Monday 14th August 2017
I write this a few days before the A-level results in England and Wales come out, and the GCSE results come out a week later. If any of my readers are in Scotland, the Advanced Higher, Higher, and National results have come out. I sincerely hope that your results were what you wanted whichever exam you were doing. I thank you for reading my notes, and I sincerely hope that you found them helpful.
No doubt we will see the TV pictures of photogenic girls in a school in London (of course) leaping and screaming with glee. As for those who don't get the grades and have to go for clearing, no doubt they will be glum looking boys. Isn't it strange that whenever there is a good new story about education, photogenic primary school children are shown. If it's bad news, out-of-focus shots are shown of boys' feet in a secondary school.
Good luck in your university course. I have some notes on my sister website that may help you in your first year Physics course.
It is the first year that I have not crept down to the computer at 6.30 on that August Thursday morning and logged in to the AQA website. My heart would be threatening to part company with my chest. It would have made an awful mess on the carpet as it did. The computer would take for ever and a day to boot up. Then I would look at the results for both AS and A2. Yes there were the successes, but there would be those whose grades were lower than expected, or had a Grade U. How was I going to explain that away? Explanations that he had not done the work, and did not come in for support tutorials seemed to cut no ice with the manager who was insistent that so many things should be done, but never did any of it herself. The focus was never on the success, but on the failures. I wasn't interesting or inspirational enough. That's true. I am rather boring, I know. I had done this wrong or that wrong. The results showed that I was a poor teacher. What about my love for Physics which has never been diminished? I think Physics is a beautiful subject. What about the efforts I go to, to share my love for my subject for all to access freely? It extends to the micromanagement of the teaching profession from the government, who pay lip service to the success, but, pandering to the right-wing gutter press, promise to root out the deadwood.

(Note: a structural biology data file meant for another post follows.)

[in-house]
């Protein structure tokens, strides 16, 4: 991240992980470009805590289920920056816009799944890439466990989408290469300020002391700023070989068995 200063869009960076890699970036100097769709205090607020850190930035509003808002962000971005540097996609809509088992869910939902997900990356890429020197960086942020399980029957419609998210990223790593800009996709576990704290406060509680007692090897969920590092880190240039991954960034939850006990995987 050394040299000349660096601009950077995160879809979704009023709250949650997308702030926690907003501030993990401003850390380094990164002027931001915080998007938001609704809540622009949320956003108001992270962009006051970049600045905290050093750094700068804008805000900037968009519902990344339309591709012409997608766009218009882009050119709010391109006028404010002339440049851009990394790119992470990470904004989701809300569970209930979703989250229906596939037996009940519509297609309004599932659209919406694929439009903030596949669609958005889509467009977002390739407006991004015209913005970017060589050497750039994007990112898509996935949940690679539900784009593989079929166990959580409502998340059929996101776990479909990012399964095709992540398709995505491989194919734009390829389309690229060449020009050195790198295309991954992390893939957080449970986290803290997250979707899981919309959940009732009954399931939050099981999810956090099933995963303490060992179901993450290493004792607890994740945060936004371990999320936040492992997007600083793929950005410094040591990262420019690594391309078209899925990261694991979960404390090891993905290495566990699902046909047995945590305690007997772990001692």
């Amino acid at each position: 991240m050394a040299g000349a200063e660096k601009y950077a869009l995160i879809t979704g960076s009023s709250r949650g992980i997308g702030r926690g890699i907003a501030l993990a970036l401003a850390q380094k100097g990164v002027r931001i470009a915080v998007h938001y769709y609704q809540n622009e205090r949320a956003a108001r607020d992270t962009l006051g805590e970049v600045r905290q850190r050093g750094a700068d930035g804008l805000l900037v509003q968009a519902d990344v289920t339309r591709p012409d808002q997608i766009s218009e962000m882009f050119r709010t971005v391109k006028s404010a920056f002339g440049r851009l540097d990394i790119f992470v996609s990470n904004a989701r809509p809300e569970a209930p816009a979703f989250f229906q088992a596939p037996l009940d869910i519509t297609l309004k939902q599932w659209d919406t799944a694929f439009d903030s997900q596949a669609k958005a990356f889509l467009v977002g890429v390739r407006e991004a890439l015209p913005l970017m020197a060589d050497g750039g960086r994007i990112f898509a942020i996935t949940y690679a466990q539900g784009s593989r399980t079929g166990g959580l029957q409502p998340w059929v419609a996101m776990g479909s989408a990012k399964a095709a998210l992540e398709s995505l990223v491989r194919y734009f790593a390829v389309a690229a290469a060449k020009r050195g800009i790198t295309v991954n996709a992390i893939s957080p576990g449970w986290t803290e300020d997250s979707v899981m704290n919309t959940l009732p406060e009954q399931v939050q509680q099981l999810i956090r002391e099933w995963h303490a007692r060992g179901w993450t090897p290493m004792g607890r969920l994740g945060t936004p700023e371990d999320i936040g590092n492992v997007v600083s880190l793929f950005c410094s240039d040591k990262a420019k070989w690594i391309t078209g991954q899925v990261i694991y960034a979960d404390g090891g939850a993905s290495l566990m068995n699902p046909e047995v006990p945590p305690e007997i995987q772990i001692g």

I have retired, and do not regret doing so. I shall never go into another classroom. If I were a twenty-year-old thinking about careers, I would never go into teaching. Sadly to say, I wish I had never retrained to be a teacher. I think I would still be the air-brained idealist that I was then, rather than the grumpy, jaded, and cynical old curmudgeon that I have become.
A close friend of mine has retired due to ill health in his early fifties. Like me, he was an idealist. He was and is a people person, able to get the very best from his students. However he has been ground down by the endless micromanagement and interference, the lack of trust in his professionalism. It has cost him his health - he was a good cross-country runner. His is a story repeated across the teaching profession.
I have started work to update the site for the new syllabus. It will take some time. I have finished the induction work, and I have moved on to Physics 1. I have kept the structure the same as the old syllabus. This was the way I taught it to my students, for two reasons:
The mechanics comes first in the new syllabus. So students may end up getting a double dose in both Physics and Maths.
I was too lazy to rewrite my scheme of work from scratch.
I will keep the design the same. I still use FrontPage as a web-editor, and that's the way I have learned to use it. The appearance may be rather dated, but I am as well. So there.